In its Eighth Report on the State of World Health, the WHO dedicated a brief chapter to the «availability of essential drugs and vaccines» (OMS, 1993b, Vol. I, pp. 87-88). The Report points out that «the idea of a rational use of drugs is widely accepted»; that many developing countries have problems in purchasing drugs due to lack of foreign currency, and that these countries continue to adopt national pharmaceutical policies to rationalize the situation and coordinate foreign cooperation in this field. Meanwhile, Health Authorities in developed countries are concerned by the health and financial repercussions of overprescription, and try to change physician's prescribing habits and population habits regarding the use of drugs. The chapter concludes with a warning on the need to monitor the quality of vaccines used in developing countries. The section is not supported by any figures. In short, it is too limited and too vague.
However, the Report of the General Director of WHO to the 47th World Health Assembly, May 1994 (HELLING-BORDA, 1994), pointed out the need to examine five issues: a) availability of resources, since due to the economic crisis and adjustment programmes, public sector financing and households purchasing power have diminished; b) exaggerated privatization tendencies, prevalent in many developing and former socialist countries, which oblige to insist on the preservation of equity in terms of access to drugs; c) sustenability, at mid-term, of co-payment formula; d) need to train doctors, to educate consumers and to regulate drug promotion; e) need to coordinate more efficiently, and according to the needs of the recipient, the international aid by the various players in this field.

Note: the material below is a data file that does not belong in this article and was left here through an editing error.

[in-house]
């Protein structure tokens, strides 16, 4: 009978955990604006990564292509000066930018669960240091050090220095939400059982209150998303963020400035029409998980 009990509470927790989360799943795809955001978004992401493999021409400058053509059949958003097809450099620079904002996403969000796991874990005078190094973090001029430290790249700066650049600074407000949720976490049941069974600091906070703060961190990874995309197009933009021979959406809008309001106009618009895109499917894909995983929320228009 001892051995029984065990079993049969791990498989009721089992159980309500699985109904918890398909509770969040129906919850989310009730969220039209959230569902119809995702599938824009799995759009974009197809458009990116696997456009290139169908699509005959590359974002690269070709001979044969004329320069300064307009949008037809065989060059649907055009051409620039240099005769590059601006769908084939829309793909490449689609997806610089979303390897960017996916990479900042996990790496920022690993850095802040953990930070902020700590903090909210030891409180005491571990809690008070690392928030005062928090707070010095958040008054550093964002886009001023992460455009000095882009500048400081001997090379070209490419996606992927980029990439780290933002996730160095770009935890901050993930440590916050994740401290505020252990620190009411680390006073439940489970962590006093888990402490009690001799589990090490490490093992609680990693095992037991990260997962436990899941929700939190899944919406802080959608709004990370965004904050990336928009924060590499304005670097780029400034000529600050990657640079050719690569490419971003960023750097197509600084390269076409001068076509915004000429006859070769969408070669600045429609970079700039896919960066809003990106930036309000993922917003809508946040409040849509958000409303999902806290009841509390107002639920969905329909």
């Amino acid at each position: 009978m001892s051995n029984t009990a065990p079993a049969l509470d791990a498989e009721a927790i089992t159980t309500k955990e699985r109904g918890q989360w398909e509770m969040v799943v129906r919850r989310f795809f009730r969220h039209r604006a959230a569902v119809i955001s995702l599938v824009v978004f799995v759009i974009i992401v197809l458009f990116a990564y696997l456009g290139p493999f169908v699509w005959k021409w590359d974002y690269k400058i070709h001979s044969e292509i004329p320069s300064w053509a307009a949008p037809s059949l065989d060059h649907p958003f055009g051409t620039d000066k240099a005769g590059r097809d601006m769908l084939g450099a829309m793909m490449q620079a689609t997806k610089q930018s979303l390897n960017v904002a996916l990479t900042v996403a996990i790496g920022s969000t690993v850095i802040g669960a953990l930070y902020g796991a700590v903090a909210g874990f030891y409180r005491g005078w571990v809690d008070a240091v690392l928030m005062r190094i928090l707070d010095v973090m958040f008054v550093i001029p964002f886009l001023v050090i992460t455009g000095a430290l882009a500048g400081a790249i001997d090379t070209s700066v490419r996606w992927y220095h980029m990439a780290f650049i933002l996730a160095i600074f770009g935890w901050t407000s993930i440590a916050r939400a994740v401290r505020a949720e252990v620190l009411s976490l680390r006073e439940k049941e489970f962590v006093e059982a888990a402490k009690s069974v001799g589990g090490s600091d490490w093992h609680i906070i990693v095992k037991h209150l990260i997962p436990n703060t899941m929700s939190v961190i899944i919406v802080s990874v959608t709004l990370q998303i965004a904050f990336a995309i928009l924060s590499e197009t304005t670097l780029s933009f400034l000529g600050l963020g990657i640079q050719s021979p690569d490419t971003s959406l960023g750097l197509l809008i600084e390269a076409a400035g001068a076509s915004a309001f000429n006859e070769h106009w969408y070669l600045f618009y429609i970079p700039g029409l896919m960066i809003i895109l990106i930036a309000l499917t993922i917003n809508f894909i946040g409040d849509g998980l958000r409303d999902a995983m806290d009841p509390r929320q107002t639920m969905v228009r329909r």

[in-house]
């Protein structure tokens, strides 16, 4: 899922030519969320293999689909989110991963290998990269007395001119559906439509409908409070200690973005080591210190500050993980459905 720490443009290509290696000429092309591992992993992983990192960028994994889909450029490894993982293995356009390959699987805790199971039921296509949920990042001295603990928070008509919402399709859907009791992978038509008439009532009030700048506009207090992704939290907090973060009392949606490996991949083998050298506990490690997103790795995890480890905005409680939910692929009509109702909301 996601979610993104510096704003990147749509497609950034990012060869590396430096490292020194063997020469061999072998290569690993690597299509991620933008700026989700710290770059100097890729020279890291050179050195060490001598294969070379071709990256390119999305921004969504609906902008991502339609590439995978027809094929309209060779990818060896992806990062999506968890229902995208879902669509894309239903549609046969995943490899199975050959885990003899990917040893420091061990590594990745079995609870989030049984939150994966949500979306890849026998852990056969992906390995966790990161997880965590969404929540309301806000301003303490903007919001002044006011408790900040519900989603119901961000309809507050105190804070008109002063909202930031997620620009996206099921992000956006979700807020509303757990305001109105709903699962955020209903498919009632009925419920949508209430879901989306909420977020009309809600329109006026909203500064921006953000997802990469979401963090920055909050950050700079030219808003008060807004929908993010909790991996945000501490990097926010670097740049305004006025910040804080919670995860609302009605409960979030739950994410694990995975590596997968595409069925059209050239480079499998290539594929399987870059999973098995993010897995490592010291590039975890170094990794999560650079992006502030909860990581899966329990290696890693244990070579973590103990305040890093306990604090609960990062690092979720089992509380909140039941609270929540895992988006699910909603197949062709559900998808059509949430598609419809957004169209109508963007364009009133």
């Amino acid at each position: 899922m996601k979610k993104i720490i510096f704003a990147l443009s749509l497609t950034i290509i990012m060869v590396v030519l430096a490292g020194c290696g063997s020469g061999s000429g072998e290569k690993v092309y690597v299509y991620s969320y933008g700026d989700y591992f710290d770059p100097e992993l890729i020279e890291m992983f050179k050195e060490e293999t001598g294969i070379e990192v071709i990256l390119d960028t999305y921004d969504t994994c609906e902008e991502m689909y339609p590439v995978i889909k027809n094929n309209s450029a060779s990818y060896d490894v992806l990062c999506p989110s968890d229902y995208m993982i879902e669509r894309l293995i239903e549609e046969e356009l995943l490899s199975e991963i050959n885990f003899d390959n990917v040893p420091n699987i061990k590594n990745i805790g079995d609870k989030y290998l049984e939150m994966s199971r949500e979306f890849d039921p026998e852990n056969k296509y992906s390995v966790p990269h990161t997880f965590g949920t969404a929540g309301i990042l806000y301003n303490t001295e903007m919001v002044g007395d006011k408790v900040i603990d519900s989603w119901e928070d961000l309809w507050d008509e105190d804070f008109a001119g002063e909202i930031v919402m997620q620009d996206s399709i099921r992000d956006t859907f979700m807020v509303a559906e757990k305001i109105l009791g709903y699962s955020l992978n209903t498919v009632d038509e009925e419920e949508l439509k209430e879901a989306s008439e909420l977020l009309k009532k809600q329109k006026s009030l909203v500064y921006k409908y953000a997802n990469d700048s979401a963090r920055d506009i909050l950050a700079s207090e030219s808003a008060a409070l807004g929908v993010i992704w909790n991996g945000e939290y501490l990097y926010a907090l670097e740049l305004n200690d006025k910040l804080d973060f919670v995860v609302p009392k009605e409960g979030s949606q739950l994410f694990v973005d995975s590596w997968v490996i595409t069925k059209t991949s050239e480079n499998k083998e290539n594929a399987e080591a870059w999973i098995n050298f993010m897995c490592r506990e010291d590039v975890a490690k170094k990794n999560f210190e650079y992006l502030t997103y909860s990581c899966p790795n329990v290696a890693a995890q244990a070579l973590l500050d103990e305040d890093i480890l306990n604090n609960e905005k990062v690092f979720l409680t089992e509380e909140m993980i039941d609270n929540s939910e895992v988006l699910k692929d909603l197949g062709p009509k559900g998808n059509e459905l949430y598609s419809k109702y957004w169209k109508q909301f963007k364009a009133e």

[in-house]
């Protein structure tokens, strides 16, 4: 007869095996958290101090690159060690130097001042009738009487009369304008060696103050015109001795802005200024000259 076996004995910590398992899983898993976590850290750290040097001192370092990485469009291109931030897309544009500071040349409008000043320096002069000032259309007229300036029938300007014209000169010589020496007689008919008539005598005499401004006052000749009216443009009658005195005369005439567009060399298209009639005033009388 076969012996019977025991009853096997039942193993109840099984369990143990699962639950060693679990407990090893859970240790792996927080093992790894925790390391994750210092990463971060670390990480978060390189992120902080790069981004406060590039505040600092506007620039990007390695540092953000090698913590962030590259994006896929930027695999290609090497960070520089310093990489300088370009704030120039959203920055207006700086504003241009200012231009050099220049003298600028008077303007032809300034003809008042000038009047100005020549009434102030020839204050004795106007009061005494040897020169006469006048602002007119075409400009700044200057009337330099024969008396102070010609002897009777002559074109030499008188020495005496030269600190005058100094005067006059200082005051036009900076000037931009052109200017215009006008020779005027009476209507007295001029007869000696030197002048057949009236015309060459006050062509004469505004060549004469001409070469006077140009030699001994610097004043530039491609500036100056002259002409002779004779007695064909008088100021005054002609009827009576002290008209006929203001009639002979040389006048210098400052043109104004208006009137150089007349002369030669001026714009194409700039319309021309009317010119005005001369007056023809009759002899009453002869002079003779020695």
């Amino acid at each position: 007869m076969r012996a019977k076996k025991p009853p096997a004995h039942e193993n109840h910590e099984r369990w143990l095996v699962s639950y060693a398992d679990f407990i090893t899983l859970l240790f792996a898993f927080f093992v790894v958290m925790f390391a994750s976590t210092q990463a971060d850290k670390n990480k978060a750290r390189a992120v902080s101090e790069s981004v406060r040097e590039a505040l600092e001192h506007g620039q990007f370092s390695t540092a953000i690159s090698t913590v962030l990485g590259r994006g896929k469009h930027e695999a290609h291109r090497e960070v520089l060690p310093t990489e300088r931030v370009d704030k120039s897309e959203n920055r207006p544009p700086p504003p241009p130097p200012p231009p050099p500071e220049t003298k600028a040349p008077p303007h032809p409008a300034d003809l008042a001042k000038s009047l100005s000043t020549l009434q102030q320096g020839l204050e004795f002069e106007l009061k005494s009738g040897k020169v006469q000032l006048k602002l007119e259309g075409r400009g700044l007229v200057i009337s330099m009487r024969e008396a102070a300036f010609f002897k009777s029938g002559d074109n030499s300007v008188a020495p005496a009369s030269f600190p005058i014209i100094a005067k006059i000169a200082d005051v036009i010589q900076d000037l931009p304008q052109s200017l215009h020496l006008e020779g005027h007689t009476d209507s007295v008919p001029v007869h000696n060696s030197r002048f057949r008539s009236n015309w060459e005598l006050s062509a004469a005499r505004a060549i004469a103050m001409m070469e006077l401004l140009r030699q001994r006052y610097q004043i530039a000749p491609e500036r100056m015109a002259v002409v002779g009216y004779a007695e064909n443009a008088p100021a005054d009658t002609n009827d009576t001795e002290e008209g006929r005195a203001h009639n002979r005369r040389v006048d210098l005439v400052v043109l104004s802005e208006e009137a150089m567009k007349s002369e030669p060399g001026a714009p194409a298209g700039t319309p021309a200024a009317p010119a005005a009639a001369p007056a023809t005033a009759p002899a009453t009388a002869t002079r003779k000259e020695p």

As it is usual, the Assembly adopted a number of resolutions to a) improve equitable access to essential drugs with good quality and at an affordable cost, and encourage their rational use; b) dedicate personnel and resources to strengthen national capacity for regulation, and boost manufacturers and governments cooperation in the achievement of goals in public health; c) approve the revision of Good Manufacturing Practices; d) strengthen the pharmacist role as responsible for quality, objective information and rational use; e) regulate publicity and ensure that promotional claims have scientific validity.
When discussing this issue, in June 1994, the Executive Committee of the Governing Council of the WHO examined a Report of the General Director (OPS, 1994f, pp. 7-10) which, after pointing out some initiatives of the Programme on Drugs and Technology for Health Care, specifically in the spreading of ethical criteria approved by the World Health Assembly in 1988, insisted on «the insufficient personnel and resources in the governmental sector to adequately monitor the industry marketing methods». It pointed out that «except for the fact that all the interested parties are now more conscious of the need to take steps to that effect, in the Americas we have observed very little progress in this area» (the emphasis is mine). It concluded by observing that «in the climate currently prevailing of controls elimination, the national authorities recognize that appropriate surveillance of the industry cannot be carried out by the government alone. On the contrary, governments should promote active participation of consumer organizations and a better industry self-regulation».